Property Fund Update

08 Jul Property Fund Update

Despite the positivity displayed by recent FTSE 100 movements, the repercussions of the Brexit vote gathered speed this week as Standard Life Investments announced a suspension of their UK Real Estate Fund.  This move was quickly followed by a slew of others including Aviva, Columbia Threadneedle, Canada Life, Aberdeen and our own M&G and Henderson property funds.

UK Commercial property has come under pressure since the Brexit vote and indeed since the turn of the year, as prices had been driven upwards and uncertainty surrounding the vote weighed on the asset class. In order to manage redemptions from their funds, commercial property managers must hold a proportion of the fund in cash or readily realisable assets, however, in times of extreme uncertainty they may receive more redemption requests than usual, which means they do not have sufficient funds available to satisfy the requests.  This can only then lead to selling down properties, which is unlikely to be in the interests of longer term investors as they sell at “fire sale” prices, nor is it a quick process and one that in the current environment is likely to take longer than usual.

The ability to suspend the fund therefore is an important safety feature and offers protection for longer term investors who wish to remain in the fund.  Indeed some have argued, including regulators and the Bank of England, that as an asset class, property is not ideally suited to the open ended fund environment, as it is a long term illiquid investment that cannot fall into the daily liquidity regime of such funds.

Fund suspensions will inevitably lead some to draw comparisons to 2007, when a number of hedge funds and property funds were also suspended.  However, it is important to stress that there are differences. Some of the underlying properties will have undoubtedly fallen in value but they are still of decent quality, in prime locations and in the short term will be able to be sold.  This is backed up by high occupancy levels which will help to avoid large falls in value.  The properties are not bundles of sub prime mortgages that were difficult value, but will have a realisable value and often with long term financially strong tenants occupying them.  Additionally, property funds do not currently hold the high levels of debt held during the financial crisis, which means that properties will not have to be sold to satisfy that debt.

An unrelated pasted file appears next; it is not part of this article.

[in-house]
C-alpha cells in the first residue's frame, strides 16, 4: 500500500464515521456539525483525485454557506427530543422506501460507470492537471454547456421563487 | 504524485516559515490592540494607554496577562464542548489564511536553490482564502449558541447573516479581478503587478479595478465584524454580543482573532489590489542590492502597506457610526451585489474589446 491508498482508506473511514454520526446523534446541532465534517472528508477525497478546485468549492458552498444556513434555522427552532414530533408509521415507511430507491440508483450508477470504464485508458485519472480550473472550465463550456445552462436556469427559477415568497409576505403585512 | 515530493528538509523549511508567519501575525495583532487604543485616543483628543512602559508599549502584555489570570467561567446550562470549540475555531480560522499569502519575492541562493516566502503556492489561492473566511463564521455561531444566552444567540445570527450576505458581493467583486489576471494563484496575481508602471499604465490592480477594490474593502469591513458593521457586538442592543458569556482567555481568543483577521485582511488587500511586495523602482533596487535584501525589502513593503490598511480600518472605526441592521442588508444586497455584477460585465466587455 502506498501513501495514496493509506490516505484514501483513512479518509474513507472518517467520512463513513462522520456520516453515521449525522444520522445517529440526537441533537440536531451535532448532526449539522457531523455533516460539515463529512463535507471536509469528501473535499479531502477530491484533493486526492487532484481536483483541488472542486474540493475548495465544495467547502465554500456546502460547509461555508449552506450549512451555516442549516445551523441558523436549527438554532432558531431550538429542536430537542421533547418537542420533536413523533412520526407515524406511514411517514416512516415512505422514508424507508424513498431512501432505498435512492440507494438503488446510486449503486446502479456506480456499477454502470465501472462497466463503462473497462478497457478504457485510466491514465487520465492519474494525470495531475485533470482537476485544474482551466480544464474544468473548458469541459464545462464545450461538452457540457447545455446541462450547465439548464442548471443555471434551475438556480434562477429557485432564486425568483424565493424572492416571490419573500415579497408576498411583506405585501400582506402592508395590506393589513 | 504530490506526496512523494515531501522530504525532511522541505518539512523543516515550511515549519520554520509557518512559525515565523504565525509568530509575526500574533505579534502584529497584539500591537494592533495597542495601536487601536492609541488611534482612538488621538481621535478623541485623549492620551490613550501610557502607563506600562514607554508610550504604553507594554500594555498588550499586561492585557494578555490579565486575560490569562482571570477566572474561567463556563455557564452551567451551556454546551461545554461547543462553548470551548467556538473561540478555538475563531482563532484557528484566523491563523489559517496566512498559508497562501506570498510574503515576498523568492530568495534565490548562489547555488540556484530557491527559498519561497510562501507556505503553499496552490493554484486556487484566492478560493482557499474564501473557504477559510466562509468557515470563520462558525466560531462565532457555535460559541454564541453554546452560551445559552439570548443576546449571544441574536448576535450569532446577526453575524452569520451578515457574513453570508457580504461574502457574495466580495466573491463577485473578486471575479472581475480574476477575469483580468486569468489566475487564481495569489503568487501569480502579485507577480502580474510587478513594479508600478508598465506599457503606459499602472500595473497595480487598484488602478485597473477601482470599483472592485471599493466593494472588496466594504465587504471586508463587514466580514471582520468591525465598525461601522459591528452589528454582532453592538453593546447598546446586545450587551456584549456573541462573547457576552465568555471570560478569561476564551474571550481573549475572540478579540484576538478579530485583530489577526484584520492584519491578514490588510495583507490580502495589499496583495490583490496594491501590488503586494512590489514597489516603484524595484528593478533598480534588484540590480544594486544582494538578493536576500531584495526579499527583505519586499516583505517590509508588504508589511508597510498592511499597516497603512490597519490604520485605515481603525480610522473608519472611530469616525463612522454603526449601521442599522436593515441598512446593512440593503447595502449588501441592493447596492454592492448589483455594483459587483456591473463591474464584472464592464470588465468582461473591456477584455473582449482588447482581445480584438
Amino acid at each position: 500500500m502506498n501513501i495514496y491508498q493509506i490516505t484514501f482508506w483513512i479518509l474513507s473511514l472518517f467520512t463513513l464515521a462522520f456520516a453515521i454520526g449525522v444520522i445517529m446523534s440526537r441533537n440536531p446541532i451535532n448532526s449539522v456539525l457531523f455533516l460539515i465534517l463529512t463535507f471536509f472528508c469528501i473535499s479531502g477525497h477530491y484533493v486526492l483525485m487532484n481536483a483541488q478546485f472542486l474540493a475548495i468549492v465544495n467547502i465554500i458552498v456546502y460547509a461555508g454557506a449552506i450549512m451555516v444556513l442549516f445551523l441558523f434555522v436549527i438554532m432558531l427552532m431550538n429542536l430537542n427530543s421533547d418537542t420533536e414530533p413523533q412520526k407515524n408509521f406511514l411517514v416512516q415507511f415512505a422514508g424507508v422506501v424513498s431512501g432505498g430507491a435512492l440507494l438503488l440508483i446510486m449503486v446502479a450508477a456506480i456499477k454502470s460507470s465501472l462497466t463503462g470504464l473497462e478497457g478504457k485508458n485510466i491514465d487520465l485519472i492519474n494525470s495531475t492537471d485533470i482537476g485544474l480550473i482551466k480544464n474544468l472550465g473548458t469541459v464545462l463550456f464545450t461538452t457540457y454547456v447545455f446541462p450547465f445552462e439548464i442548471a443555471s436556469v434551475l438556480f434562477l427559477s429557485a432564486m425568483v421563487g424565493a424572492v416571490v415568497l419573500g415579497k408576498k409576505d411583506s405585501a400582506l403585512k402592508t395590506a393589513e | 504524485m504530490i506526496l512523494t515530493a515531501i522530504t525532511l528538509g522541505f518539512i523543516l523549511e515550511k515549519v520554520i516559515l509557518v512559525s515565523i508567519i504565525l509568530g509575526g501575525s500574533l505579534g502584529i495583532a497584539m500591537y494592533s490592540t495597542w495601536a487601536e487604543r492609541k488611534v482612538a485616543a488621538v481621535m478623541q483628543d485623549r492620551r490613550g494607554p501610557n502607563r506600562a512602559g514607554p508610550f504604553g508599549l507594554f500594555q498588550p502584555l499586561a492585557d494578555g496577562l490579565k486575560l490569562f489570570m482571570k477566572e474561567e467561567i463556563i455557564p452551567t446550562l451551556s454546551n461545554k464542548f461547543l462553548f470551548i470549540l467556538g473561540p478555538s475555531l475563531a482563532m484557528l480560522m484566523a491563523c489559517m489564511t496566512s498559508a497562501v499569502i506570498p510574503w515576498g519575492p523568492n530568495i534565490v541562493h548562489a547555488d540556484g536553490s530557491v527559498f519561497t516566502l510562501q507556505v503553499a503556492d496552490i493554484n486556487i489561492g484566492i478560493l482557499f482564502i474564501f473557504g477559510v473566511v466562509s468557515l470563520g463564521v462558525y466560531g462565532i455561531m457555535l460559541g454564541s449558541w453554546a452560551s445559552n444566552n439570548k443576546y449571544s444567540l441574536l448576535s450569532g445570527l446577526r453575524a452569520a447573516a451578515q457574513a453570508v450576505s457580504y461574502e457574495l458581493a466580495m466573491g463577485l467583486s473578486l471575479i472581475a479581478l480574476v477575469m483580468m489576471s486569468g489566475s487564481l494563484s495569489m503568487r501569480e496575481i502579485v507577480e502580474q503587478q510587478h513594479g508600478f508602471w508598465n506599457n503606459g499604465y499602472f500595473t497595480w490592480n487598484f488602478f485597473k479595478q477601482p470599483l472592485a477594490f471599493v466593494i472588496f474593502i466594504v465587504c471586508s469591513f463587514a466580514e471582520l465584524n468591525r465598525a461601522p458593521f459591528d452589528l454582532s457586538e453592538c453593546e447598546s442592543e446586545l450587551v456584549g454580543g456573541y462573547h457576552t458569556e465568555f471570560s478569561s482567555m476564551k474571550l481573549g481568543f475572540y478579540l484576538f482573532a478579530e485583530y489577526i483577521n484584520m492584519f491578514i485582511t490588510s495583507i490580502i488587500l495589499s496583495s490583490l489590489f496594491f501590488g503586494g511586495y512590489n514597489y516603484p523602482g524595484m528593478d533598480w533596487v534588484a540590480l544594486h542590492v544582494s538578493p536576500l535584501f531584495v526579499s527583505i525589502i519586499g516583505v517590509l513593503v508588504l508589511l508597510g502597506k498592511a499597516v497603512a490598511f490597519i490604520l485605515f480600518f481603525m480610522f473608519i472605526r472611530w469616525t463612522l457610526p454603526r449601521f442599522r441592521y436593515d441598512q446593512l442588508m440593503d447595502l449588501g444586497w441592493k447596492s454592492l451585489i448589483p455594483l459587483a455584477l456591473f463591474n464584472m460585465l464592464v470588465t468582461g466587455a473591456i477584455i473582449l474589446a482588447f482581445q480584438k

We always take a view of limiting exposure to any fund or asset class specifically to protect against this type of unexpected event.  Across our portfolios we hold a maximum of 10%, split across the two affected funds.  Although this does unfortunately mean we are unable to access the money held in these two funds.

However, we are focussed upon the long term and believe that property allocation does play a large part in diversifying our portfolios, not to mention the fact that the yield received from the property funds is a useful component of overall portfolio return.

The outlook for commercial property does remain uncertain and it is intrinsically linked to the success of London as an international financial centre, although that has been called into question recently.  However, it is also linked to the overall strength and stability of the regions and both the Treasury and the Bank of England have suggested they are well placed to deal with ongoing uncertainty in this respect.

With Sterling now at 31 year lows against the US Dollar, it may be that the weaker currency, in time, helps to attract foreign buyers who are able to obtain significant discounts purely on the basis of currency movements.

With those points in mind we will continue to monitor the situation with both of our preferred funds and the wider market in general, taking action when we are able.  Withdrawals from portfolios both single and regular will simply be taken from the remaining funds proportionately and equally any planned regular or one off investments will be invested across the non property funds.  This will of course mean that portfolios may be slightly out of kilter from our recommended asset allocation, however, we will rebalance portfolios as soon as we are able.

If you have any questions, please do not hesitate to contact your Adviser.